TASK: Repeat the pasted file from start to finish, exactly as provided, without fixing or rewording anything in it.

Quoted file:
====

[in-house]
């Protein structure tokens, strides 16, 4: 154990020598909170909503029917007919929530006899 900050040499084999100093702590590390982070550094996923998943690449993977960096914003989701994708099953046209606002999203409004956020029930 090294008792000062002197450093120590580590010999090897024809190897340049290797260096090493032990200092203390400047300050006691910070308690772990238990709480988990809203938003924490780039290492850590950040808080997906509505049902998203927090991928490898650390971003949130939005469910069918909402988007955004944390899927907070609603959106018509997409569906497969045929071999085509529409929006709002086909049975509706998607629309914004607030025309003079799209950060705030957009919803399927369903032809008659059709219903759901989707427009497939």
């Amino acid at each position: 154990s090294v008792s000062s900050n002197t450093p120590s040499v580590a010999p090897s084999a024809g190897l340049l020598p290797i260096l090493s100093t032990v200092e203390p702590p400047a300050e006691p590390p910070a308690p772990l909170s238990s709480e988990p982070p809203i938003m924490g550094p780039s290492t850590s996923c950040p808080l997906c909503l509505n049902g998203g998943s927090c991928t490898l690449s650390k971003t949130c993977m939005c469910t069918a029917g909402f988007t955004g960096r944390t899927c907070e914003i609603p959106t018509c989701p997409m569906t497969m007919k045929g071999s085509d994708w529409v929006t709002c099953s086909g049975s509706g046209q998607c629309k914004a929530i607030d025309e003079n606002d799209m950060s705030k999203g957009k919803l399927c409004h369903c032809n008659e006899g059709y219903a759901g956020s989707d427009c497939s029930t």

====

[in-house]
């Protein structure tokens, strides 16, 4: 154990020598909170909503029917007919929530006899 900050040499084999100093702590590390982070550094996923998943690449993977960096914003989701994708099953046209606002999203409004956020029930 090294008792000062002197450093120590580590010999090897024809190897340049290797260096090493032990200092203390400047300050006691910070308690772990238990709480988990809203938003924490780039290492850590950040808080997906509505049902998203927090991928490898650390971003949130939005469910069918909402988007955004944390899927907070609603959106018509997409569906497969045929071999085509529409929006709002086909049975509706998607629309914004607030025309003079799209950060705030957009919803399927369903032809008659059709219903759901989707427009497939």
């Amino acid at each position: 154990s090294v008792s000062s900050n002197t450093p120590s040499v580590a010999p090897s084999a024809g190897l340049l020598p290797i260096l090493s100093t032990v200092e203390p702590p400047a300050e006691p590390p910070a308690p772990l909170s238990s709480e988990p982070p809203i938003m924490g550094p780039s290492t850590s996923c950040p808080l997906c909503l509505n049902g998203g998943s927090c991928t490898l690449s650390k971003t949130c993977m939005c469910t069918a029917g909402f988007t955004g960096r944390t899927c907070e914003i609603p959106t018509c989701p997409m569906t497969m007919k045929g071999s085509d994708w529409v929006t709002c099953s086909g049975s509706g046209q998607c629309k914004a929530i607030d025309e003079n606002d799209m950060s705030k999203g957009k919803l399927c409004h369903c032809n008659e006899g059709y219903a759901g956020s989707d427009c497939s029930t």